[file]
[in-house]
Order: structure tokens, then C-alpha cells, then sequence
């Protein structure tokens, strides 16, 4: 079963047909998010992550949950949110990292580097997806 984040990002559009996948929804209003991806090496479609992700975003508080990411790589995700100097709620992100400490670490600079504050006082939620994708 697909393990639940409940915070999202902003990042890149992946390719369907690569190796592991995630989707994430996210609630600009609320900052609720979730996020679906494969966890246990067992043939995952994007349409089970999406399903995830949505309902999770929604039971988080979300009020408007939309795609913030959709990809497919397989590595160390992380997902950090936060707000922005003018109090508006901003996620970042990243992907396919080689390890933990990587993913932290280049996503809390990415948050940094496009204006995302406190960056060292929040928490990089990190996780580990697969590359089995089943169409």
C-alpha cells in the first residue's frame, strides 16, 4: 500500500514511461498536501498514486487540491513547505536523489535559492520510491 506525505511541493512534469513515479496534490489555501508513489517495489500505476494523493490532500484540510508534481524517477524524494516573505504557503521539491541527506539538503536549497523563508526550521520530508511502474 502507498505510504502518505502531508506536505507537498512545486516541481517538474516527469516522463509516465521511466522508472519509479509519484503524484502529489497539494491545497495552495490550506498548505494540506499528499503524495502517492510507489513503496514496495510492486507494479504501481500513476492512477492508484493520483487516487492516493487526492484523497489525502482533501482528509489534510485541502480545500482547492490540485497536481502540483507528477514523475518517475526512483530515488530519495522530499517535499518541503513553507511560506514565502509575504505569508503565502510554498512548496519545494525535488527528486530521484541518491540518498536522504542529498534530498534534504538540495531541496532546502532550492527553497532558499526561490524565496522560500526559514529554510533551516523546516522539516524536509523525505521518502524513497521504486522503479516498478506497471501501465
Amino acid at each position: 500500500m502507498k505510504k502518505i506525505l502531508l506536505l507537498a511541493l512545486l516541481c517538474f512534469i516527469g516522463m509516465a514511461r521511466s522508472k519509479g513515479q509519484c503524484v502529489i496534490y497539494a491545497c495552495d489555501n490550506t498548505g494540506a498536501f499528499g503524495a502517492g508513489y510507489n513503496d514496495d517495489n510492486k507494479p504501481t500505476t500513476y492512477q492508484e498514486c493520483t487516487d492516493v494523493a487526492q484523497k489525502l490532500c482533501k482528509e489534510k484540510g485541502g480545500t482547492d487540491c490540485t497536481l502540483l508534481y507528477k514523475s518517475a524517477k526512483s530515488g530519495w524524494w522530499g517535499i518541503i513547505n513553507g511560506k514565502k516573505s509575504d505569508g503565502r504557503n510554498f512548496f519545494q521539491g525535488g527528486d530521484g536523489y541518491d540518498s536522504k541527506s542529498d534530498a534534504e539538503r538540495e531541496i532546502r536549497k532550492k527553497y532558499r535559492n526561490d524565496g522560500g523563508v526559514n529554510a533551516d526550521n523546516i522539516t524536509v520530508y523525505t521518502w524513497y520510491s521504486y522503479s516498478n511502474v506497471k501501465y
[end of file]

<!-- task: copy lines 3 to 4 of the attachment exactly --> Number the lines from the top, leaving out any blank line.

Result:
């Protein structure tokens, strides 16, 4: 079963047909998010992550949950949110990292580097997806 984040990002559009996948929804209003991806090496479609992700975003508080990411790589995700100097709620992100400490670490600079504050006082939620994708 697909393990639940409940915070999202902003990042890149992946390719369907690569190796592991995630989707994430996210609630600009609320900052609720979730996020679906494969966890246990067992043939995952994007349409089970999406399903995830949505309902999770929604039971988080979300009020408007939309795609913030959709990809497919397989590595160390992380997902950090936060707000922005003018109090508006901003996620970042990243992907396919080689390890933990990587993913932290280049996503809390990415948050940094496009204006995302406190960056060292929040928490990089990190996780580990697969590359089995089943169409």
C-alpha cells in the first residue's frame, strides 16, 4: 500500500514511461498536501498514486487540491513547505536523489535559492520510491 506525505511541493512534469513515479496534490489555501508513489517495489500505476494523493490532500484540510508534481524517477524524494516573505504557503521539491541527506539538503536549497523563508526550521520530508511502474 502507498505510504502518505502531508506536505507537498512545486516541481517538474516527469516522463509516465521511466522508472519509479509519484503524484502529489497539494491545497495552495490550506498548505494540506499528499503524495502517492510507489513503496514496495510492486507494479504501481500513476492512477492508484493520483487516487492516493487526492484523497489525502482533501482528509489534510485541502480545500482547492490540485497536481502540483507528477514523475518517475526512483530515488530519495522530499517535499518541503513553507511560506514565502509575504505569508503565502510554498512548496519545494525535488527528486530521484541518491540518498536522504542529498534530498534534504538540495531541496532546502532550492527553497532558499526561490524565496522560500526559514529554510533551516523546516522539516524536509523525505521518502524513497521504486522503479516498478506497471501501465